Metascore
57

Mixed or average reviews - based on 29 Critics

Critic score distribution:
  1. Positive: 13 out of 29
  2. Negative: 1 out of 29
  1. Reviewed by: Alan Scherstuhl
    Nov 5, 2013
    90
    Tender, humane, and searing, How I Live Now stands as something all too rare: a movie about young people that young people may love — but not one that lies to them, and not one built for them alone.
  2. Reviewed by: Steven Rea
    Nov 8, 2013
    88
    How I Live Now takes some frightening, gruesome turns. In tone and terror, it comes close to matching the jumpy dread of Danny Boyle's British Isles virus thriller "28 Days Later."
  3. Reviewed by: Eric Kohn
    Nov 6, 2013
    83
    Macdonald's movie is a kind of fairy tale. While in the Marvel franchises, the good guys always win, The House I Live In explores the far more tangible process of simply remaining alive at all costs -- and finding, against impossible odds, justification for living through another day.
  4. Reviewed by: Glenn Kenny
    Nov 8, 2013
    75
    It's strong stuff, and the actors are fully up to it.
  5. Reviewed by: Bill Stamets
    Nov 8, 2013
    75
    Set in England, the dystopic “Brazil” and “28 Days Later” both ended with pastoral idylls for adult couples. How I Live Now offers adolescents a lovely vision of holistic healing in the same countryside.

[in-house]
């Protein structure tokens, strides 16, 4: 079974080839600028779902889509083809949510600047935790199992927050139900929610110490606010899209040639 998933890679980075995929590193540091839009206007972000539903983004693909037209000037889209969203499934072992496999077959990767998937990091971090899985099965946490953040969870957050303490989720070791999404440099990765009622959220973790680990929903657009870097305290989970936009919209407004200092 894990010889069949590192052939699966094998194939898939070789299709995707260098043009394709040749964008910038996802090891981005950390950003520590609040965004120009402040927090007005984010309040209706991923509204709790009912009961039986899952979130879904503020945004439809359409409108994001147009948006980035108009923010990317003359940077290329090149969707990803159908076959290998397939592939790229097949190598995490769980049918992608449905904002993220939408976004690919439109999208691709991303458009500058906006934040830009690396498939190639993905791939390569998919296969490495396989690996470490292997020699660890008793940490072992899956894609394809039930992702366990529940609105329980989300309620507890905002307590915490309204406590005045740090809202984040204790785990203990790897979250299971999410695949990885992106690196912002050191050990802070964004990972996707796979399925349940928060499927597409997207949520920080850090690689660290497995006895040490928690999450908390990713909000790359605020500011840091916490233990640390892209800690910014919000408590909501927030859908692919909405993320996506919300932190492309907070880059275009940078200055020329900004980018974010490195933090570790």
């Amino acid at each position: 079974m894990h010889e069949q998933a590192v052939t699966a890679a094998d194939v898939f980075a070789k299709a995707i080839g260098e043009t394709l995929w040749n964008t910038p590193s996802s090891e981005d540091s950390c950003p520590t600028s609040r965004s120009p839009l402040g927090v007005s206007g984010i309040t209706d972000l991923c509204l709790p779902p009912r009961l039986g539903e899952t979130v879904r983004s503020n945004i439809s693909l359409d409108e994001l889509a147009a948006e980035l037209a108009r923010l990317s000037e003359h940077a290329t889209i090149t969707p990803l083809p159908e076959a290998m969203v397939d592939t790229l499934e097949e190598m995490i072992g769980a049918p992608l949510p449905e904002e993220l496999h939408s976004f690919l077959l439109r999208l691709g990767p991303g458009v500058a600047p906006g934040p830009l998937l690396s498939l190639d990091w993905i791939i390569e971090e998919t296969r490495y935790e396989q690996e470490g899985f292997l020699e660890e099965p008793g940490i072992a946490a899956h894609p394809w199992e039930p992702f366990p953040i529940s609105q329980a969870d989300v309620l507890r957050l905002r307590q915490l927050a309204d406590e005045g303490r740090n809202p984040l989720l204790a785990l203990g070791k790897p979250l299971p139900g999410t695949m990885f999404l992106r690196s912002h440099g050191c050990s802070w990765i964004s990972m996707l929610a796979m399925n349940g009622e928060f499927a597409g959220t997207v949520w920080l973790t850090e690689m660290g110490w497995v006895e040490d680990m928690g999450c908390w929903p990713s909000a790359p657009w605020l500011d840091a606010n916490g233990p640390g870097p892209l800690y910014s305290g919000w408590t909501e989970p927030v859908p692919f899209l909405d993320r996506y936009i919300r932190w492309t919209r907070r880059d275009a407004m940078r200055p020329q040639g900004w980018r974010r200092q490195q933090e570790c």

6. Reviewed by: Marc Mohan
    Nov 7, 2013
    75
    The result calls to mind “Lord of the Flies” and “Children of Men,” even if the film’s second half is much less compelling than its first.
  7. Reviewed by: Rex Reed
    Nov 5, 2013
    75
    In a movie without adults, the children are spontaneous and natural. And Ms. Ronan is captivating throughout.
  8. Reviewed by: Charlie Schmidlin
    Sep 17, 2013
    75
    Macdonald’s unique direction and Ronan’s jittery performance makes the film a worthy watch
  9. Reviewed by: Justin Chang
    Sep 17, 2013
    70
    Wisely sticks to its protagonist’s p.o.v. while avoiding a longer view of the calamitous events around her, making up in emotional immediacy what it lacks in broad dramatic sweep.
  10. Reviewed by: A.A. Dowd
    Nov 6, 2013
    67
    Ronan acquits herself nicely. Believable as both a smitten leading lady and a resourceful action heroine, she’s the ideal young-adult starlet — though after this and "The Host," maybe it’s time the actress lent her piercing baby blues to a plain old adult project again.
  11. Reviewed by: Mark Jenkins
    Nov 8, 2013
    65
    Because it serves up Armageddon with a side order of teen romance, How I Live Now is not always credible. But as a portrait of a surly 16-year-old whose internal crisis is overtaken by an external one, the movie is persuasive.
  12. Reviewed by: Geoff Pevere
    Nov 14, 2013
    63
    As a dystopian teen movie, Macdonald’s adaptation of Meg Rosoff’s young adult novel is refreshingly free of digital apocalyptics and unnervingly prone to random violence.